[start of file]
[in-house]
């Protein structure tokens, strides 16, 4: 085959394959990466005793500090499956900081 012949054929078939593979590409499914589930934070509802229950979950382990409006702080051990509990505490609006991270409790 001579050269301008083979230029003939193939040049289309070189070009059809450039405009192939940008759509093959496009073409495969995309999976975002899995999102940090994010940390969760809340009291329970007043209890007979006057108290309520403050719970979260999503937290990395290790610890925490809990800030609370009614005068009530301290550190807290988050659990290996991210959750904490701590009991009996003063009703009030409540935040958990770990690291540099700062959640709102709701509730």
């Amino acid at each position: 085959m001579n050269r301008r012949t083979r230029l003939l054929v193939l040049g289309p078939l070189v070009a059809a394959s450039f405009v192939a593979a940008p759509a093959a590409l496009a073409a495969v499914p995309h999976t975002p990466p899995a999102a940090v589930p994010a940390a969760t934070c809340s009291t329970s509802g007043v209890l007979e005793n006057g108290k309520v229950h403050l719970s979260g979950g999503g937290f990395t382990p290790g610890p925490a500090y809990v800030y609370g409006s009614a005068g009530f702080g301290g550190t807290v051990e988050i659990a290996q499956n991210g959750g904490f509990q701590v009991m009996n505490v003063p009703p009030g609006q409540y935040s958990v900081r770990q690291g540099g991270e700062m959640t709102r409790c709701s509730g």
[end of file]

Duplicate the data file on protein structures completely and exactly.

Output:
[in-house]
């Protein structure tokens, strides 16, 4: 085959394959990466005793500090499956900081 012949054929078939593979590409499914589930934070509802229950979950382990409006702080051990509990505490609006991270409790 001579050269301008083979230029003939193939040049289309070189070009059809450039405009192939940008759509093959496009073409495969995309999976975002899995999102940090994010940390969760809340009291329970007043209890007979006057108290309520403050719970979260999503937290990395290790610890925490809990800030609370009614005068009530301290550190807290988050659990290996991210959750904490701590009991009996003063009703009030409540935040958990770990690291540099700062959640709102709701509730």
């Amino acid at each position: 085959m001579n050269r301008r012949t083979r230029l003939l054929v193939l040049g289309p078939l070189v070009a059809a394959s450039f405009v192939a593979a940008p759509a093959a590409l496009a073409a495969v499914p995309h999976t975002p990466p899995a999102a940090v589930p994010a940390a969760t934070c809340s009291t329970s509802g007043v209890l007979e005793n006057g108290k309520v229950h403050l719970s979260g979950g999503g937290f990395t382990p290790g610890p925490a500090y809990v800030y609370g409006s009614a005068g009530f702080g301290g550190t807290v051990e988050i659990a290996q499956n991210g959750g904490f509990q701590v009991m009996n505490v003063p009703p009030g609006q409540y935040s958990v900081r770990q690291g540099g991270e700062m959640t709102r409790c709701s509730g």